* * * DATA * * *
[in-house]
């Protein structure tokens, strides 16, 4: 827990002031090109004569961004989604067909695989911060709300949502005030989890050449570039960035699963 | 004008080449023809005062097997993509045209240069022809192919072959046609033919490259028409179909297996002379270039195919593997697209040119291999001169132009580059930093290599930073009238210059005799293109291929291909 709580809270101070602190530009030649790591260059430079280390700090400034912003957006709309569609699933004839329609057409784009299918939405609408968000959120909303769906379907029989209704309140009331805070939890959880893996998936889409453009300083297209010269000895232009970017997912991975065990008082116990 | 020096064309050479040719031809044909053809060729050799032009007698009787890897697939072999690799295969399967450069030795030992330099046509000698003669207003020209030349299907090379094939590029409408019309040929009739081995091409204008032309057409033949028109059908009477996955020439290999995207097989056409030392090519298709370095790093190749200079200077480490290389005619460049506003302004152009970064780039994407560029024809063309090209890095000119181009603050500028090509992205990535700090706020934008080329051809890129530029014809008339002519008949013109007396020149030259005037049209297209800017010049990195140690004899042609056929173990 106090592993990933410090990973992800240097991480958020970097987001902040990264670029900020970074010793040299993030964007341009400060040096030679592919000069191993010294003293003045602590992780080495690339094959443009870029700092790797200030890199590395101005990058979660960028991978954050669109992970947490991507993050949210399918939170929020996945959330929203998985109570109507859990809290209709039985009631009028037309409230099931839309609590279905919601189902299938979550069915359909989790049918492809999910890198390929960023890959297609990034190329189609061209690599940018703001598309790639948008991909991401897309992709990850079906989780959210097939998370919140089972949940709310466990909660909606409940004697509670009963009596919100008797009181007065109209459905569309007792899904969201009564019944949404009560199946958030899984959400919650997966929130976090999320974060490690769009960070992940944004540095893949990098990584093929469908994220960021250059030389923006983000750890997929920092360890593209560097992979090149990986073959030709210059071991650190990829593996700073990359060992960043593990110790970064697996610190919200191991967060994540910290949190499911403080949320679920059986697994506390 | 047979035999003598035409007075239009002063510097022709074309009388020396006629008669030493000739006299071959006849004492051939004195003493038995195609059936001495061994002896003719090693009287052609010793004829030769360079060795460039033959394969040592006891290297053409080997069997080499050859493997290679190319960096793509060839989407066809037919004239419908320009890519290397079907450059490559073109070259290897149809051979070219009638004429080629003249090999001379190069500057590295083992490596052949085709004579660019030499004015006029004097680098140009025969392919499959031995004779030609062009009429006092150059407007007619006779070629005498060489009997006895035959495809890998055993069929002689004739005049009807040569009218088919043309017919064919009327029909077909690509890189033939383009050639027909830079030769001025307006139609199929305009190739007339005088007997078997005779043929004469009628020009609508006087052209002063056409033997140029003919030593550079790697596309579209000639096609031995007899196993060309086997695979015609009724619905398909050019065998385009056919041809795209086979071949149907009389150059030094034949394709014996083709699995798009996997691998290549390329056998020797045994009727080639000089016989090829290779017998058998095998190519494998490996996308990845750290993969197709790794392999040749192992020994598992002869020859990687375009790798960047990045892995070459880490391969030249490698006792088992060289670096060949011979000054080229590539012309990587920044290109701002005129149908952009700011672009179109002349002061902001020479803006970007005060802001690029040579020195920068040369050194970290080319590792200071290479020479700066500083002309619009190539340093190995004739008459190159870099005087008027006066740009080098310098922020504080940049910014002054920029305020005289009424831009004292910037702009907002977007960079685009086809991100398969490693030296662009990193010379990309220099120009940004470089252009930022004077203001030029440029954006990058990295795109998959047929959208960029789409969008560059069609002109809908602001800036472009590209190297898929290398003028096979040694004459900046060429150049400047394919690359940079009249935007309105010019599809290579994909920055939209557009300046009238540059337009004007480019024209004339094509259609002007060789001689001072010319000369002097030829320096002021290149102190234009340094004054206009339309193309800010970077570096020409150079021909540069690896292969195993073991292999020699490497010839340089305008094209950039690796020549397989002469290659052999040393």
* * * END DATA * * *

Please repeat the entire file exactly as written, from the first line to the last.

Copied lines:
[in-house]
């Protein structure tokens, strides 16, 4: 827990002031090109004569961004989604067909695989911060709300949502005030989890050449570039960035699963 | 004008080449023809005062097997993509045209240069022809192919072959046609033919490259028409179909297996002379270039195919593997697209040119291999001169132009580059930093290599930073009238210059005799293109291929291909 709580809270101070602190530009030649790591260059430079280390700090400034912003957006709309569609699933004839329609057409784009299918939405609408968000959120909303769906379907029989209704309140009331805070939890959880893996998936889409453009300083297209010269000895232009970017997912991975065990008082116990 | 020096064309050479040719031809044909053809060729050799032009007698009787890897697939072999690799295969399967450069030795030992330099046509000698003669207003020209030349299907090379094939590029409408019309040929009739081995091409204008032309057409033949028109059908009477996955020439290999995207097989056409030392090519298709370095790093190749200079200077480490290389005619460049506003302004152009970064780039994407560029024809063309090209890095000119181009603050500028090509992205990535700090706020934008080329051809890129530029014809008339002519008949013109007396020149030259005037049209297209800017010049990195140690004899042609056929173990 106090592993990933410090990973992800240097991480958020970097987001902040990264670029900020970074010793040299993030964007341009400060040096030679592919000069191993010294003293003045602590992780080495690339094959443009870029700092790797200030890199590395101005990058979660960028991978954050669109992970947490991507993050949210399918939170929020996945959330929203998985109570109507859990809290209709039985009631009028037309409230099931839309609590279905919601189902299938979550069915359909989790049918492809999910890198390929960023890959297609990034190329189609061209690599940018703001598309790639948008991909991401897309992709990850079906989780959210097939998370919140089972949940709310466990909660909606409940004697509670009963009596919100008797009181007065109209459905569309007792899904969201009564019944949404009560199946958030899984959400919650997966929130976090999320974060490690769009960070992940944004540095893949990098990584093929469908994220960021250059030389923006983000750890997929920092360890593209560097992979090149990986073959030709210059071991650190990829593996700073990359060992960043593990110790970064697996610190919200191991967060994540910290949190499911403080949320679920059986697994506390 | 047979035999003598035409007075239009002063510097022709074309009388020396006629008669030493000739006299071959006849004492051939004195003493038995195609059936001495061994002896003719090693009287052609010793004829030769360079060795460039033959394969040592006891290297053409080997069997080499050859493997290679190319960096793509060839989407066809037919004239419908320009890519290397079907450059490559073109070259290897149809051979070219009638004429080629003249090999001379190069500057590295083992490596052949085709004579660019030499004015006029004097680098140009025969392919499959031995004779030609062009009429006092150059407007007619006779070629005498060489009997006895035959495809890998055993069929002689004739005049009807040569009218088919043309017919064919009327029909077909690509890189033939383009050639027909830079030769001025307006139609199929305009190739007339005088007997078997005779043929004469009628020009609508006087052209002063056409033997140029003919030593550079790697596309579209000639096609031995007899196993060309086997695979015609009724619905398909050019065998385009056919041809795209086979071949149907009389150059030094034949394709014996083709699995798009996997691998290549390329056998020797045994009727080639000089016989090829290779017998058998095998190519494998490996996308990845750290993969197709790794392999040749192992020994598992002869020859990687375009790798960047990045892995070459880490391969030249490698006792088992060289670096060949011979000054080229590539012309990587920044290109701002005129149908952009700011672009179109002349002061902001020479803006970007005060802001690029040579020195920068040369050194970290080319590792200071290479020479700066500083002309619009190539340093190995004739008459190159870099005087008027006066740009080098310098922020504080940049910014002054920029305020005289009424831009004292910037702009907002977007960079685009086809991100398969490693030296662009990193010379990309220099120009940004470089252009930022004077203001030029440029954006990058990295795109998959047929959208960029789409969008560059069609002109809908602001800036472009590209190297898929290398003028096979040694004459900046060429150049400047394919690359940079009249935007309105010019599809290579994909920055939209557009300046009238540059337009004007480019024209004339094509259609002007060789001689001072010319000369002097030829320096002021290149102190234009340094004054206009339309193309800010970077570096020409150079021909540069690896292969195993073991292999020699490497010839340089305008094209950039690796020549397989002469290659052999040393």